With a history marked by incompetence, political maneuvering, and secrecy, America's "most humane" execution method is anything but.
From the beginning of the Republic, this country has struggled to reconcile its use of capital punishment with the Constitution's prohibition of cruel punishment. Death penalty proponents argue both that it is justifiable as a response to particularly heinous crimes, and that it serves to deter others from committing them in the future. However, since the earliest executions, abolitionists have fought against this state-sanctioned killing, arguing, among other things, that the methods of execution have frequently been just as gruesome as the crimes meriting their use. Lethal injection was first introduced in order to quell such objections, but, as Austin Sarat shows in this brief history, its supporters' commitment to painless and humane death has never been certain.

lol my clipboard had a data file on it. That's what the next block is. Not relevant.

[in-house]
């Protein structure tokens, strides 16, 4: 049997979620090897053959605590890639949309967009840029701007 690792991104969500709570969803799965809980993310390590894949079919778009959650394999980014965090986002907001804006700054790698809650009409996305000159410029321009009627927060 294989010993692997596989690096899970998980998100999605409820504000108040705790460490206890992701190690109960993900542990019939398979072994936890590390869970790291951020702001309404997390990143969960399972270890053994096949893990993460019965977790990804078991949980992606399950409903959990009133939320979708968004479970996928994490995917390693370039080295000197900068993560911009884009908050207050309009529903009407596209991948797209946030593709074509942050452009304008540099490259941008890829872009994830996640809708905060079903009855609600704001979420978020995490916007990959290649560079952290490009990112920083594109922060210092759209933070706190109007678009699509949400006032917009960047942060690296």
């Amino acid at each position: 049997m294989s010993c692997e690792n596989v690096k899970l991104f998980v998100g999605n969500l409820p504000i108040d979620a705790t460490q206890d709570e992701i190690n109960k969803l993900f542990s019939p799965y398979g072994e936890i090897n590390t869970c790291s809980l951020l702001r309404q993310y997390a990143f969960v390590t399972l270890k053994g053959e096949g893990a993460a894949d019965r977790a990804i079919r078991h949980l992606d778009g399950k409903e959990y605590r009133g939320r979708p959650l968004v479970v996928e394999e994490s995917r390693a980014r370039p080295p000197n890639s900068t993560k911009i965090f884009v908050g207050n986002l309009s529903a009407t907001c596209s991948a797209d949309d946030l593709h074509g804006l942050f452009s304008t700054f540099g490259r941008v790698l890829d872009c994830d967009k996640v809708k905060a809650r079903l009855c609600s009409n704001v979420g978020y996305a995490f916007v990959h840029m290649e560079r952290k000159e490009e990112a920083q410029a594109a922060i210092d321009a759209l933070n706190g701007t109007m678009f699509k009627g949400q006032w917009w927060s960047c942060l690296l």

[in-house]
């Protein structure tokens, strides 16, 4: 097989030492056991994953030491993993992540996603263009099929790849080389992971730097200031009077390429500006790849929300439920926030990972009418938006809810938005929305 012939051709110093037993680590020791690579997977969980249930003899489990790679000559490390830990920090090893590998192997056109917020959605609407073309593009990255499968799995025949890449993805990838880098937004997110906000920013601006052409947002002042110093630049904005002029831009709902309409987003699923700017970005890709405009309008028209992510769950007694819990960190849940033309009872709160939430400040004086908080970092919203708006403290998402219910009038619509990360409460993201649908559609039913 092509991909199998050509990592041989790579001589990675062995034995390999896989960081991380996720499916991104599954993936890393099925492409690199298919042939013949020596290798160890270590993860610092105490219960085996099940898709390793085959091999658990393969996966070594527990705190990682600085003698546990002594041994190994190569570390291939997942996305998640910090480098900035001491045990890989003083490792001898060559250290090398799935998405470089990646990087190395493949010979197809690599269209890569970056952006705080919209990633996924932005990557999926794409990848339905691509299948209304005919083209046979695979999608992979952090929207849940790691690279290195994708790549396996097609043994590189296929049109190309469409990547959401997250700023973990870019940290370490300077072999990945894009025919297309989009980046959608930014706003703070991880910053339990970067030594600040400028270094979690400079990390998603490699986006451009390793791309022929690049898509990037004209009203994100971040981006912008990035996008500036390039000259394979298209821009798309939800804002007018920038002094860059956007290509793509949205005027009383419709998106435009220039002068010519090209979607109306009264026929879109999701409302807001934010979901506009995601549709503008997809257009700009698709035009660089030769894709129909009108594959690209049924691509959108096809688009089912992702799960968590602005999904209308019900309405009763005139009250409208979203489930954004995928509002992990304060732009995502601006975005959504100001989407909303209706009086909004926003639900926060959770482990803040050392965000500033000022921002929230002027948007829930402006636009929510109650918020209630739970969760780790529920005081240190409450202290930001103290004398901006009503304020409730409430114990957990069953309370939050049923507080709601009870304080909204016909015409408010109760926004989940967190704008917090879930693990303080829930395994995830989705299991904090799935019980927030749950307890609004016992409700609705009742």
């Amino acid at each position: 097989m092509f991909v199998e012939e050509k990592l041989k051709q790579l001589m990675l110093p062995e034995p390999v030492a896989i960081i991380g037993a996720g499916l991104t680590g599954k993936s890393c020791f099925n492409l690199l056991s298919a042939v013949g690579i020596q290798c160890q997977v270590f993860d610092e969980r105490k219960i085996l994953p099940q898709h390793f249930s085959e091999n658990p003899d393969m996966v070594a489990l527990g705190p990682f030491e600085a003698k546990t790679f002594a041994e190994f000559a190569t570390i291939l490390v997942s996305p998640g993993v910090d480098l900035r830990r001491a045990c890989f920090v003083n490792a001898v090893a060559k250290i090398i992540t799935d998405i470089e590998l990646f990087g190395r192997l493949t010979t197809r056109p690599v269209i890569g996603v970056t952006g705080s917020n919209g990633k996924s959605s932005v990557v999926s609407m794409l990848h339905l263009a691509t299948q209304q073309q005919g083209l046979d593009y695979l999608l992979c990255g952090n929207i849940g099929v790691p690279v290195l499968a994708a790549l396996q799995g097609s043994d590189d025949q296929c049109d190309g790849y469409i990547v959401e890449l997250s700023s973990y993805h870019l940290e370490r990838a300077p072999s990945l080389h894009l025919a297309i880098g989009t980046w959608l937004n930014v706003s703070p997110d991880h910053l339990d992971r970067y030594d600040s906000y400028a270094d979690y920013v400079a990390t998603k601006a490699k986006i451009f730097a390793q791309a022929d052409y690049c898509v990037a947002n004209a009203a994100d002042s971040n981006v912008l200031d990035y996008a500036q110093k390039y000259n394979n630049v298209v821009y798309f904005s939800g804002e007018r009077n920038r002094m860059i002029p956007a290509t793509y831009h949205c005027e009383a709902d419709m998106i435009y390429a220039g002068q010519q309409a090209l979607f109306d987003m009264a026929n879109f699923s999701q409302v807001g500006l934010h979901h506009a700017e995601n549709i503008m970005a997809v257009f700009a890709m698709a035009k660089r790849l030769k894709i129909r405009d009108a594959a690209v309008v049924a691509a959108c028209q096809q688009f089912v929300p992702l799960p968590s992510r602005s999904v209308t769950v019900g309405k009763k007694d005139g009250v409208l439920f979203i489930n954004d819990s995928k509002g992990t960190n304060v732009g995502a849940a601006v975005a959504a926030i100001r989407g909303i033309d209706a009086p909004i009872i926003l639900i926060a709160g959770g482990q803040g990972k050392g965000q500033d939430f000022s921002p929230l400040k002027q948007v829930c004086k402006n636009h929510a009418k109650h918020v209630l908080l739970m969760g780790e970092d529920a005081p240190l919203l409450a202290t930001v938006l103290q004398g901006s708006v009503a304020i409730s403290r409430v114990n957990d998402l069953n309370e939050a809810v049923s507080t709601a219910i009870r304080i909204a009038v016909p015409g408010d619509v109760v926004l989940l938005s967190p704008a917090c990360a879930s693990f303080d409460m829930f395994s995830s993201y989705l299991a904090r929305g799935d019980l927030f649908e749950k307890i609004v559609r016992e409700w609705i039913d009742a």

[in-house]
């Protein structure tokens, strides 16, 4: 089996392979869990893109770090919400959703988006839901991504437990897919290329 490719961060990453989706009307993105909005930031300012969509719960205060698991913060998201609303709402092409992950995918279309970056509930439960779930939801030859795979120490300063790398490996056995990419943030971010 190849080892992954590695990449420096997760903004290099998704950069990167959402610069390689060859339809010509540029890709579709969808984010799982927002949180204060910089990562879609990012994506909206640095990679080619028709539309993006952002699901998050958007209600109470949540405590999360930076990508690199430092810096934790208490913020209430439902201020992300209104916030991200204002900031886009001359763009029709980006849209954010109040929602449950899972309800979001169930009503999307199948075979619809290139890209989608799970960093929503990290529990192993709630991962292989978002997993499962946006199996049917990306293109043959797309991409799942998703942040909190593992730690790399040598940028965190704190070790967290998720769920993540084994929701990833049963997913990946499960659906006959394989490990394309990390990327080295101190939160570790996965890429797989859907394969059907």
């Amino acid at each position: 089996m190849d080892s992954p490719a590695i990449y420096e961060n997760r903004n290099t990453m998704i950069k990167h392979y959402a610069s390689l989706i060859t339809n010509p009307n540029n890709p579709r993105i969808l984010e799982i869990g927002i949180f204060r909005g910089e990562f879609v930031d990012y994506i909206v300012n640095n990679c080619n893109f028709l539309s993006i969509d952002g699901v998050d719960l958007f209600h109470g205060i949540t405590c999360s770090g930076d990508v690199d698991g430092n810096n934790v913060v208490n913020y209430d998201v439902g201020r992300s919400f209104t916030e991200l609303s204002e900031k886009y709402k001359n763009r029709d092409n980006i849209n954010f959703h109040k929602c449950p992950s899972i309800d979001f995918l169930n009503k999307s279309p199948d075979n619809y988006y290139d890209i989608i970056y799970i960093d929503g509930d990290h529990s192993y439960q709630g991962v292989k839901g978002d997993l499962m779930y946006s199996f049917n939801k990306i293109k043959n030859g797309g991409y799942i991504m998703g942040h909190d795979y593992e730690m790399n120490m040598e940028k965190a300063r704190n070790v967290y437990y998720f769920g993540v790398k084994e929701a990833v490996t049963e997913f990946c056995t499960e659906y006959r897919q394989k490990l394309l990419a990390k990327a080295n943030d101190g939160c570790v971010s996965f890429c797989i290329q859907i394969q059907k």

This book tells the story of lethal injection's earliest iterations in the United States, starting with New York state's rejection of that execution method almost a century and half ago. Sarat recounts lethal injection's return in the late 1970s, and offers novel and insightful scrutiny of the new drug protocols that went into effect between 2010 and 2020. Drawing on rare data, he makes the case that lethal injections during this time only became more unreliable, inefficient, and more frequently botched. Beyond his stirring narrative history, Sarat mounts a comprehensive condemnation of the state-level maneuvering in response to such mishaps, whereby death penalty states adopted secrecy statutes and adjusted their execution protocols to make it harder to identify and observe lethal injection's flaws.
What was once touted as America's most humane execution method is now its most unreliable one. What was once a model of efficiency in the grim business of state killing is now marked by mayhem. The book concludes by critically examining the place of lethal injection, and the death penalty writ large, today.